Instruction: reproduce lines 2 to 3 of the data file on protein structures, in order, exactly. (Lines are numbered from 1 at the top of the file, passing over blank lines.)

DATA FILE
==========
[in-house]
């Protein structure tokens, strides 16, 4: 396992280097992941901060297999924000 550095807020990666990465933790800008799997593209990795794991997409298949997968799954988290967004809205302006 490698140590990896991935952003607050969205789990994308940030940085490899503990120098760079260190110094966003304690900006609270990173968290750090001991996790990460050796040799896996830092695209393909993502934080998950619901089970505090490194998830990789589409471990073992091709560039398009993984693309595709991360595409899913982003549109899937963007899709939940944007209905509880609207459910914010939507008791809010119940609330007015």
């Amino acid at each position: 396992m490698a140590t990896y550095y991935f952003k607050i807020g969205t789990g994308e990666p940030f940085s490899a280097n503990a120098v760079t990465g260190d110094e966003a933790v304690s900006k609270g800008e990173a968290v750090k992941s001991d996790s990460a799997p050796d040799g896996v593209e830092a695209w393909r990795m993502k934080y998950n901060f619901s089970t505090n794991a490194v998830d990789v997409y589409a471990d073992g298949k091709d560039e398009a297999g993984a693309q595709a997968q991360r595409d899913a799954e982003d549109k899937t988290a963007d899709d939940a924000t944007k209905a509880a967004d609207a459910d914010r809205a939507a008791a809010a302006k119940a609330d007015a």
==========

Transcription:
């Protein structure tokens, strides 16, 4: 396992280097992941901060297999924000 550095807020990666990465933790800008799997593209990795794991997409298949997968799954988290967004809205302006 490698140590990896991935952003607050969205789990994308940030940085490899503990120098760079260190110094966003304690900006609270990173968290750090001991996790990460050796040799896996830092695209393909993502934080998950619901089970505090490194998830990789589409471990073992091709560039398009993984693309595709991360595409899913982003549109899937963007899709939940944007209905509880609207459910914010939507008791809010119940609330007015």
């Amino acid at each position: 396992m490698a140590t990896y550095y991935f952003k607050i807020g969205t789990g994308e990666p940030f940085s490899a280097n503990a120098v760079t990465g260190d110094e966003a933790v304690s900006k609270g800008e990173a968290v750090k992941s001991d996790s990460a799997p050796d040799g896996v593209e830092a695209w393909r990795m993502k934080y998950n901060f619901s089970t505090n794991a490194v998830d990789v997409y589409a471990d073992g298949k091709d560039e398009a297999g993984a693309q595709a997968q991360r595409d899913a799954e982003d549109k899937t988290a963007d899709d939940a924000t944007k209905a509880a967004d609207a459910d914010r809205a939507a008791a809010a302006k119940a609330d007015a």